On Saturday, October 9, the Bo’ness Racecourse will screen Ken Loach’s film, “Sorry We Missed You”.

And after the film, the staff at Falkirk Barnardo will share with the audience how they worked with screenwriter Paul Laverty to help make the story an authentic portrayal of a family in crisis.

The story of a man who becomes a freelance parcel delivery driver is a powerful exploration of the economy of odd jobs and modern work practices.

Bo’ness Hippodrome is showing Ken Loach’s film, “Sorry We Missed You”.

Released in 2019, the daddy story is more relevant than ever as online shopping continues to soar. while mother’s struggles highlight the pressures caregivers face every day.

Its writer, Paul Laverty – who works regularly with Ken Loach – has spent a lot of time with delivery drivers and caregivers to get a feel for the pressures people face.

And he’s spoken to a number of charities, including Falkirk Barnardo’s, to help him make up his mind.

Norman Philips of Barnardo’s Falkirk says the result is “a realistic representation of what families face”.

Racecourse, Bo’ness

“You could tell he was a good storyteller because he soaked up the details and asked really good questions – you could almost see his brain spinning as he built the image that we finally see on the screen. “Norman said.

“He just asked really interesting questions and got people talking.”

The film is being screened as part of Anti-Poverty Week and Norman says it powerfully illustrates the financial challenges many people face, even in families where both parents work.

“We know through the pandemic that many working families needed food subsidies because children did not eat at school, which can often subsidize household budgets,” he said.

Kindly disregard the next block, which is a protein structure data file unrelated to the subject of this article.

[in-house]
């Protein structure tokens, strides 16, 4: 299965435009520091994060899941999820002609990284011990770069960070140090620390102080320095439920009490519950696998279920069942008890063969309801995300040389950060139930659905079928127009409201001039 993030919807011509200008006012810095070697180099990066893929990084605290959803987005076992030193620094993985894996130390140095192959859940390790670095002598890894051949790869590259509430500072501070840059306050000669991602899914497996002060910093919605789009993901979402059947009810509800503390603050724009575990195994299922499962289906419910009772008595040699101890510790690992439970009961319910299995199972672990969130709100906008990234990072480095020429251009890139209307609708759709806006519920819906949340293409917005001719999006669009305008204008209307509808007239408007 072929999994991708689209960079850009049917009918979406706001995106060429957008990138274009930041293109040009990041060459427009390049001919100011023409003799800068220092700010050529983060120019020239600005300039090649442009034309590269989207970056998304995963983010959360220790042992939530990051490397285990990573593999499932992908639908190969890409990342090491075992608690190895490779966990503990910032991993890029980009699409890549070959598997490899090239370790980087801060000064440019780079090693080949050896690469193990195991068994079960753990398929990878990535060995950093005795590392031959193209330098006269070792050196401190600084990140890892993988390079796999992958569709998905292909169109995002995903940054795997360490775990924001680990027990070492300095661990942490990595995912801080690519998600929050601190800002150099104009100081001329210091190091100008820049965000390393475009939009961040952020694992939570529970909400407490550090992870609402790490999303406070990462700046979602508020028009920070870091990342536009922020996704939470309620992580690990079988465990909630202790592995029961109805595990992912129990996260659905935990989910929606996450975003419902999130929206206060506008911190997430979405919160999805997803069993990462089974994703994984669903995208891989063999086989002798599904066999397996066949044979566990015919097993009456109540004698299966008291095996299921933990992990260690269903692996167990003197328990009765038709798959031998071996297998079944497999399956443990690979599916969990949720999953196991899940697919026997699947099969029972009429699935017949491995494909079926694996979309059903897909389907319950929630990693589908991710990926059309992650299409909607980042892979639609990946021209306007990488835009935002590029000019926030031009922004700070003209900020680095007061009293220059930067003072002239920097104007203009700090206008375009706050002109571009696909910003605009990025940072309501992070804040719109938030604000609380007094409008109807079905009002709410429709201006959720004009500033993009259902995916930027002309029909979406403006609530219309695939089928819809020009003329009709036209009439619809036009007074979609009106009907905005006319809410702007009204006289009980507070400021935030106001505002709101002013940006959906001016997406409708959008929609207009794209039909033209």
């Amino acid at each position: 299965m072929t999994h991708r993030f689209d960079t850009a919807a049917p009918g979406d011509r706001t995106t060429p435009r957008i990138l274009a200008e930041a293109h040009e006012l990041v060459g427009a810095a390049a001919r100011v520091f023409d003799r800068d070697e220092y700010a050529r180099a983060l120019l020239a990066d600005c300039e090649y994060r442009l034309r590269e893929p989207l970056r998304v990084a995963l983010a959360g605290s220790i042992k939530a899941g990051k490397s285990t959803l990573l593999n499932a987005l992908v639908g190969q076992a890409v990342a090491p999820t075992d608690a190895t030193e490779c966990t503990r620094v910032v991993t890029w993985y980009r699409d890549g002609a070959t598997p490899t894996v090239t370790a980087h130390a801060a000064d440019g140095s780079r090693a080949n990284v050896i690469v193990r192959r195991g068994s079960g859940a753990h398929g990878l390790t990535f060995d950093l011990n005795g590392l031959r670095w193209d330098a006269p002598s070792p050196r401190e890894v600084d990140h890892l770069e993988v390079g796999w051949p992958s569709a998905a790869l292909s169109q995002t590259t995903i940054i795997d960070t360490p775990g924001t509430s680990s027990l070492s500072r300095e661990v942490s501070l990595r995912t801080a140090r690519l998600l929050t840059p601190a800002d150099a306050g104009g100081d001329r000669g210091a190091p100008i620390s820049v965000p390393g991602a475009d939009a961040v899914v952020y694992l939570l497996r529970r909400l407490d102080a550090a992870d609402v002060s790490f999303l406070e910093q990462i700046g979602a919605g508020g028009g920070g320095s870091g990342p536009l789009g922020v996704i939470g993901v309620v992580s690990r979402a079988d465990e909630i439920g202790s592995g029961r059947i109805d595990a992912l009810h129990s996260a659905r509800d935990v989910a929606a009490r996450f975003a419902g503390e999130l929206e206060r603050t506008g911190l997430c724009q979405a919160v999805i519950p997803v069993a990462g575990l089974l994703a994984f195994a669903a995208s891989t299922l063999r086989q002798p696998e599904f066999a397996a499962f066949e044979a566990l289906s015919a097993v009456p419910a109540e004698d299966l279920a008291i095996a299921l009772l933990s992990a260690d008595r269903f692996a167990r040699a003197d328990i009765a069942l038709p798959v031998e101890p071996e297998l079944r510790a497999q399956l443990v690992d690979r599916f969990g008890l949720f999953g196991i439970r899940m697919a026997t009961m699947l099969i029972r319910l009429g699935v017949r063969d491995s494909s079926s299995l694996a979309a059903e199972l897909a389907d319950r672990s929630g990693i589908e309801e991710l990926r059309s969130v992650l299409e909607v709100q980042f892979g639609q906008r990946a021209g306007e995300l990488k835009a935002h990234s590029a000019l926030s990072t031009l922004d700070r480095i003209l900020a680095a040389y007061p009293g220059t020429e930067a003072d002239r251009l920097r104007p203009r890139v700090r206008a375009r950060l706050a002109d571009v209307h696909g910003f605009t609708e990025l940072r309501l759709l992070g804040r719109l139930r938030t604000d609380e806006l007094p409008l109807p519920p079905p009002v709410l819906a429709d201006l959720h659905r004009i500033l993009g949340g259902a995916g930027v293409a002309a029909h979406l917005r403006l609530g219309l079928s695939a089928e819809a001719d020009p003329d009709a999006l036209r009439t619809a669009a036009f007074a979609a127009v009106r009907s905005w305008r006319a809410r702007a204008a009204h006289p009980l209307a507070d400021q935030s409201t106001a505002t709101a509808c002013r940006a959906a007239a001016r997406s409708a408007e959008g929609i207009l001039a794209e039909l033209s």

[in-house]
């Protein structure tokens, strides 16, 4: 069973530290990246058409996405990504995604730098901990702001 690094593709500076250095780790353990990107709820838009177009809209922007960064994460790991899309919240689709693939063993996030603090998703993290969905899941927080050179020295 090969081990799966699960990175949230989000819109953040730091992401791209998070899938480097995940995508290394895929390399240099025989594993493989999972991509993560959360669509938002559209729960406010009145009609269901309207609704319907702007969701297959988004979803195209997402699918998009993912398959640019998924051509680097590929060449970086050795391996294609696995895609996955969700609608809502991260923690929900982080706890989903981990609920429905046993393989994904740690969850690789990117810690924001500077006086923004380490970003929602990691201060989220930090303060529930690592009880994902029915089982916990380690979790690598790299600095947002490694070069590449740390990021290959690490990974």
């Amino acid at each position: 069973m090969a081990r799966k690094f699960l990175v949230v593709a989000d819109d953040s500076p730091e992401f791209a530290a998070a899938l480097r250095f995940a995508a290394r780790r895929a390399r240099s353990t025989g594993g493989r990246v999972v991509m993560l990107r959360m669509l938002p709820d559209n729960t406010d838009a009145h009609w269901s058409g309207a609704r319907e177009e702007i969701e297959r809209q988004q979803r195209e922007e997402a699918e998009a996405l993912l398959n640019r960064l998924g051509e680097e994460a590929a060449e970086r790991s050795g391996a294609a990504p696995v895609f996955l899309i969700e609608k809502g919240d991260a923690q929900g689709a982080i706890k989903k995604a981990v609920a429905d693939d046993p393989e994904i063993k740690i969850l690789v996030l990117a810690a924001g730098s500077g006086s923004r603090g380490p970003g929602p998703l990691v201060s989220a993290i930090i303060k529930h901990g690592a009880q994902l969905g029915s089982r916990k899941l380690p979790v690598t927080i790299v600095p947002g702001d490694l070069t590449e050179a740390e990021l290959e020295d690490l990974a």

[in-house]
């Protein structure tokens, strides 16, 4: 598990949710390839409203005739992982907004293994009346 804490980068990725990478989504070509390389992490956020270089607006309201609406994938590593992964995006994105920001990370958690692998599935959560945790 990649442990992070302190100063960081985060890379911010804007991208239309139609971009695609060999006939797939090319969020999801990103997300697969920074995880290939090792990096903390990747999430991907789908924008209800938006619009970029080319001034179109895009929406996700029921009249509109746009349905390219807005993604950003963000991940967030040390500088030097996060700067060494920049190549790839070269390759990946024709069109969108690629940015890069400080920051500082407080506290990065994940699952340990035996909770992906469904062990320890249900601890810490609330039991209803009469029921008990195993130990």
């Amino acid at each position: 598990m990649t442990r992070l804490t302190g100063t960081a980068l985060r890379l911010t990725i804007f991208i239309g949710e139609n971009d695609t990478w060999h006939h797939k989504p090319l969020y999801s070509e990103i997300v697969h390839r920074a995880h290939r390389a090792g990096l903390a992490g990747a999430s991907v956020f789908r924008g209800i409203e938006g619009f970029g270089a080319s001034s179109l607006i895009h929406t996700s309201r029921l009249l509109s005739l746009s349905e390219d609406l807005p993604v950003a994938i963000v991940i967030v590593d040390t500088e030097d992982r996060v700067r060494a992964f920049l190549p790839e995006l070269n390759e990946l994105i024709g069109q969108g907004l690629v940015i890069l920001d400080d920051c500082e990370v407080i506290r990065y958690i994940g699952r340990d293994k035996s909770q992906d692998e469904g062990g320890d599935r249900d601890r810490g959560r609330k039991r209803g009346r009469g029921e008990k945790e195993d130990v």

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“The pandemic has really brought to light some of these struggles and the film highlights some of these invisible jobs that people take for granted in society. “

But this is not a soap opera.

“For me, it was one of the most realistic depictions of a family sinking into crisis with all of these external pressures – and it had a real impact on family relationships then,” Norman said.

But he was impressed with how the film also captures the more positive aspects, which the charity would like to point out.

“He wanted to incorporate not only the crisis, but some of the more optimistic things, so that it wasn’t just people yelling at each other.

“And we are working with families in the hope that we can make a difference, so we wanted to show that families are not always in crisis.”

Racecourse programmer Alison Strauss is thrilled that Norman and coworker Kay Pearson are in theaters – and she’s hoping the audience will join in the conversation.

‘Sorry We Missed You’ is at Bo’ness Racecourse on Saturday October 9 at 2:30 p.m.

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